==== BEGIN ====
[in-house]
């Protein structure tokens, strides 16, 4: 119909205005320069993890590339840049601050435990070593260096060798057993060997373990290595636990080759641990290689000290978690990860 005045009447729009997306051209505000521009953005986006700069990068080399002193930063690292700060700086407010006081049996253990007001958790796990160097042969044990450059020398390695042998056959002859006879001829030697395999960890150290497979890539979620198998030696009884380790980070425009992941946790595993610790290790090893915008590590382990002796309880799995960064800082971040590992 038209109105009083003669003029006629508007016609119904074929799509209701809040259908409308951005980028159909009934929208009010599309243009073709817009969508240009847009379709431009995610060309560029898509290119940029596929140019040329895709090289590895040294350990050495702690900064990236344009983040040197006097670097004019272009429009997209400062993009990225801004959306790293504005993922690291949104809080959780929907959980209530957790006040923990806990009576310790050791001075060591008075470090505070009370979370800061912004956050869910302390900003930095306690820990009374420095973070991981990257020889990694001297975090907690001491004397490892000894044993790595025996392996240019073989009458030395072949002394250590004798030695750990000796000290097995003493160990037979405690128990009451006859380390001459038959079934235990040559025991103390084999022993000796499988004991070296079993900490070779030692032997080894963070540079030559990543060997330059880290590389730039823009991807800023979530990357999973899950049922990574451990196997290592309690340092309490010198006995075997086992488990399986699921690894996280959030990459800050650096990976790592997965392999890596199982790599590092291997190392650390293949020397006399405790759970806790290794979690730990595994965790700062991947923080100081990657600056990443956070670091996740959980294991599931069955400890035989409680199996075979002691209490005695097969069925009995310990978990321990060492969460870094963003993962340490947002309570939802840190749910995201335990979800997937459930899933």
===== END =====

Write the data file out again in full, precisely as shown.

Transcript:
[in-house]
């Protein structure tokens, strides 16, 4: 119909205005320069993890590339840049601050435990070593260096060798057993060997373990290595636990080759641990290689000290978690990860 005045009447729009997306051209505000521009953005986006700069990068080399002193930063690292700060700086407010006081049996253990007001958790796990160097042969044990450059020398390695042998056959002859006879001829030697395999960890150290497979890539979620198998030696009884380790980070425009992941946790595993610790290790090893915008590590382990002796309880799995960064800082971040590992 038209109105009083003669003029006629508007016609119904074929799509209701809040259908409308951005980028159909009934929208009010599309243009073709817009969508240009847009379709431009995610060309560029898509290119940029596929140019040329895709090289590895040294350990050495702690900064990236344009983040040197006097670097004019272009429009997209400062993009990225801004959306790293504005993922690291949104809080959780929907959980209530957790006040923990806990009576310790050791001075060591008075470090505070009370979370800061912004956050869910302390900003930095306690820990009374420095973070991981990257020889990694001297975090907690001491004397490892000894044993790595025996392996240019073989009458030395072949002394250590004798030695750990000796000290097995003493160990037979405690128990009451006859380390001459038959079934235990040559025991103390084999022993000796499988004991070296079993900490070779030692032997080894963070540079030559990543060997330059880290590389730039823009991807800023979530990357999973899950049922990574451990196997290592309690340092309490010198006995075997086992488990399986699921690894996280959030990459800050650096990976790592997965392999890596199982790599590092291997190392650390293949020397006399405790759970806790290794979690730990595994965790700062991947923080100081990657600056990443956070670091996740959980294991599931069955400890035989409680199996075979002691209490005695097969069925009995310990978990321990060492969460870094963003993962340490947002309570939802840190749910995201335990979800997937459930899933």